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Thread: Years, Rubles

  1. #1
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    Years, Rubles

    Okay, I am getting frustrated. Ha ha, not really. But can somebody explain this phenomenon to me?

    One ruble = один рубль
    Two rubles = два рубля
    Five rubles = пять рублей
    Twenty-one rubles = двадцать один рубль

    One year = один год
    Two years = два года
    Five years = пять лет
    Twenty-one years = двадцать один год

    Okay, the рублей doesn't bother me too much. It's just different endings of the same word. But why года/лет? Two totally different words!

    What other words work this way?
    Платинов

  2. #2
    Старший оракул
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    It's just one of those many things in Russian that you just have to accept for what it is..if you question it, you get more confused...stuff like this just has to be memorized.

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    But I'm a scientist!!! It's my JOB to question everything!
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    Quote Originally Posted by Platinum
    But I'm a scientist!!! It's my JOB to question everything!
    год - годы
    лето - лета
    человек - люди
    ребёнок - дети

    1 ребёнок, двое детей, трое детей, ...
    1 человек, 2 человека, 3 человека...

    The origin of 5 -... лет is from лето -лета (summer - summers)

    лета - summers sounded more poetic than годы - years but that's historically, it's now incorrect to say 5 годов, you must say 5 лет.

    Also note that

    21, 31 ... рубль, год is always- Nominative Singular,
    22 - 24, 32- 34, ... рубля, года - Genitive Singular
    5 - 20, 25 - 30 , 35 - 40, 45 - 55 ...рублей, лет - Genitive Plural

    It gets more coplicated when those expressions are used in sentences, e. g. "Не хватает пяти рублей", "Она вырастила пятерых детей", etc.

    Сколько лет, сколько зим! - How many summers, how many winters! (= Long time - no see!)

    As saibot said above, it's something you have to memorise, like we have to with child - children, woman - women, etc.
    Anatoli - Анатолий - أناتولي - 阿纳托利 - アナトーリー - 아나톨리

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    Quote Originally Posted by Анатолий
    год - годы
    лето - лета
    человек - люди
    ребёнок - дети

    1 ребёнок, двое детей, трое детей, ...
    1 человек, 2 человека, 3 человека...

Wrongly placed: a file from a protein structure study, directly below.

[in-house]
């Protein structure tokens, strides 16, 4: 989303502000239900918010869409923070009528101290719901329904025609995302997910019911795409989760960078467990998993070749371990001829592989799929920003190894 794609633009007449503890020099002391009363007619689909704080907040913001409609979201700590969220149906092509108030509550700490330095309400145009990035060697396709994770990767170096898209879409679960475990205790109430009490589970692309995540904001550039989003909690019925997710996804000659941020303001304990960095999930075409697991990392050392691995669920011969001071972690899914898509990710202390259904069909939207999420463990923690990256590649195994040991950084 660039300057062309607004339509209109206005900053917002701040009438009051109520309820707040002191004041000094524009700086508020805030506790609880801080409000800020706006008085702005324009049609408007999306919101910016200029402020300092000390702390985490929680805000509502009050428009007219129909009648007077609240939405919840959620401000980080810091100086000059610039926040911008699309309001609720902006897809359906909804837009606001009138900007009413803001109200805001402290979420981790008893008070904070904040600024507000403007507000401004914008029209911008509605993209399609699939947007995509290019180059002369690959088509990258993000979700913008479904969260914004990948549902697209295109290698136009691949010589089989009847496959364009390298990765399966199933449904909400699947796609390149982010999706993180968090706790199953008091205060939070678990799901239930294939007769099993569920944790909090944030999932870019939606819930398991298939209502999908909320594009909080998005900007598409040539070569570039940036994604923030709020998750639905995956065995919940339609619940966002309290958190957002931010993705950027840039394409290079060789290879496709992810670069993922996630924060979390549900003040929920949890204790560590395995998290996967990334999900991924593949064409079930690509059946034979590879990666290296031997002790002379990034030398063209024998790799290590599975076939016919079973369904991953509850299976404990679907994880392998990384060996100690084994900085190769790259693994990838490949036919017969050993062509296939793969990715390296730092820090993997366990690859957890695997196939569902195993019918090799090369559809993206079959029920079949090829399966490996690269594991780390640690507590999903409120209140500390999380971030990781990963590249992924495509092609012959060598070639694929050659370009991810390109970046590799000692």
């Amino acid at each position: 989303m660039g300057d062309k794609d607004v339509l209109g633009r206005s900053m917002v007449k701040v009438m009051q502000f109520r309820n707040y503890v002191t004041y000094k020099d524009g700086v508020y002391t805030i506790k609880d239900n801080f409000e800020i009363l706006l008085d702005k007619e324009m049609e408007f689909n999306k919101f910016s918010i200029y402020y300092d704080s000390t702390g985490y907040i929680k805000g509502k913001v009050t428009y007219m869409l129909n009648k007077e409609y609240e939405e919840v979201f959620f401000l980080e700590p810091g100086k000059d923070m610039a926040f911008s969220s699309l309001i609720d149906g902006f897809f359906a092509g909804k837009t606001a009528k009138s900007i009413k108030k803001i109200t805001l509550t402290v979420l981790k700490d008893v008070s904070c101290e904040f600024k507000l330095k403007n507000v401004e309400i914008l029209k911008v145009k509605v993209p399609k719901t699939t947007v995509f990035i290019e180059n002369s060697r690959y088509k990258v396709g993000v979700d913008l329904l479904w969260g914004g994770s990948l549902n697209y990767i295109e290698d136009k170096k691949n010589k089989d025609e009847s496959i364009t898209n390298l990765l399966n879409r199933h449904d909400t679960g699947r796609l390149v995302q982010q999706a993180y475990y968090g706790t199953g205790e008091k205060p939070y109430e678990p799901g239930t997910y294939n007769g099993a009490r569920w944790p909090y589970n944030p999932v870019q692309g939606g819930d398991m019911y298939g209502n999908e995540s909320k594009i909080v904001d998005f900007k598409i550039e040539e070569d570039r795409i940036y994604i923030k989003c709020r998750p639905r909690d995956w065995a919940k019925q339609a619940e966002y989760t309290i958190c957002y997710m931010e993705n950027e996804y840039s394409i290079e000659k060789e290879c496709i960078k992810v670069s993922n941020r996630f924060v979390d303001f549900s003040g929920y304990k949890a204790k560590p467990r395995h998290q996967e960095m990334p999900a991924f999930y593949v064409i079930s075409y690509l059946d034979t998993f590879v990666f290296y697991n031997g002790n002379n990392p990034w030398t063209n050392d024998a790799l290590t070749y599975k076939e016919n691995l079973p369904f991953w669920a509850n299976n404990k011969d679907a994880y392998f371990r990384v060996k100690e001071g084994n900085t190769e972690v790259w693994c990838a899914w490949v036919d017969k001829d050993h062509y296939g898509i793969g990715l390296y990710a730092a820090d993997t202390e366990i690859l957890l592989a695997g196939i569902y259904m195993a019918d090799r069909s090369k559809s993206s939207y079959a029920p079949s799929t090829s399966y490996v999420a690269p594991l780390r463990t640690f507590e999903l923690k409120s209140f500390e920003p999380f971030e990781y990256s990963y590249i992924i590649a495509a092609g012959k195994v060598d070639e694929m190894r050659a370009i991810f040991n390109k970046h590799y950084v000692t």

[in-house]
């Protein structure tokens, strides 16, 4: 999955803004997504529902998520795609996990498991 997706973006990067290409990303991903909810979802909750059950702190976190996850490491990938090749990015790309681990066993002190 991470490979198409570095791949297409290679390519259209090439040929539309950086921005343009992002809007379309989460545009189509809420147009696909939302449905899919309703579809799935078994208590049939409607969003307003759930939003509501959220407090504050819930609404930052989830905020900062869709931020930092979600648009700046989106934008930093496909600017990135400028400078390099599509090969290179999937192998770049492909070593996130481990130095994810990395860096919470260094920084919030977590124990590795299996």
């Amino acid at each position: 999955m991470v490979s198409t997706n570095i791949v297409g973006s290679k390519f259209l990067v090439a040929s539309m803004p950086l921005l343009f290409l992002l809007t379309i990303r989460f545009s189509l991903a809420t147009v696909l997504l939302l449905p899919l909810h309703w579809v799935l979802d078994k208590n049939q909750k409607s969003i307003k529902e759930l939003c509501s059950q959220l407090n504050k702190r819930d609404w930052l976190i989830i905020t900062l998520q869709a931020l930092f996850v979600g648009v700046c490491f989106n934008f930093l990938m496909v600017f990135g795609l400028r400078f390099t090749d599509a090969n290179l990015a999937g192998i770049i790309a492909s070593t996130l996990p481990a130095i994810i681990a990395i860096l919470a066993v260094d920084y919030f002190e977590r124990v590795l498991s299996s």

The origin of 5 -... лет is from лето -лета (summer - summers)

    лета - summers sounded more poetic than годы - years but that's historically, it's now incorrect to say 5 годов, you must say 5 лет.

    Also note that

    21, 31 ... рубль, год is always- Nominative Singular,
    22 - 24, 32- 34, ... рубля, года - Genitive Singular
    5 - 20, 25 - 30 , 35 - 40, 45 - 55 ...рублей, лет - Genitive Plural

    It gets more coplicated when those expressions are used in sentences, e. g. "Не хватает пяти рублей", "Она вырастила пятерых детей", etc.

    Сколько лет, сколько зим! - How many summers, how many winters! (= Long time - no see!)

    As saibot said above, it's something you have to memorise, like we have to with child - children, woman - women, etc.
    Now THAT'S a good answer. Thank you, Анатолий!!!
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    It's the job of a scientist to receive satisfying results, isn't it?
    «И всё, что сейчас происходит внутре — тоже является частью вселенной».

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    Quote Originally Posted by Rtyom
    It's the job of a scientist to receive satisfying results, isn't it?

    Actually, it's our job to GIVE satisfying results. However, we'll take them too!
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    Sweet, that was a good answer, Анатолий!
    My (Turkish) tutor answered it with "One is singular. Two through 4 is plural. Five + is pluraler"

    -Fantom
    "Alright, brain, I don't like you and you don't like me, so let's just figure this out and I'll get back to killing you with beer."

  9. #9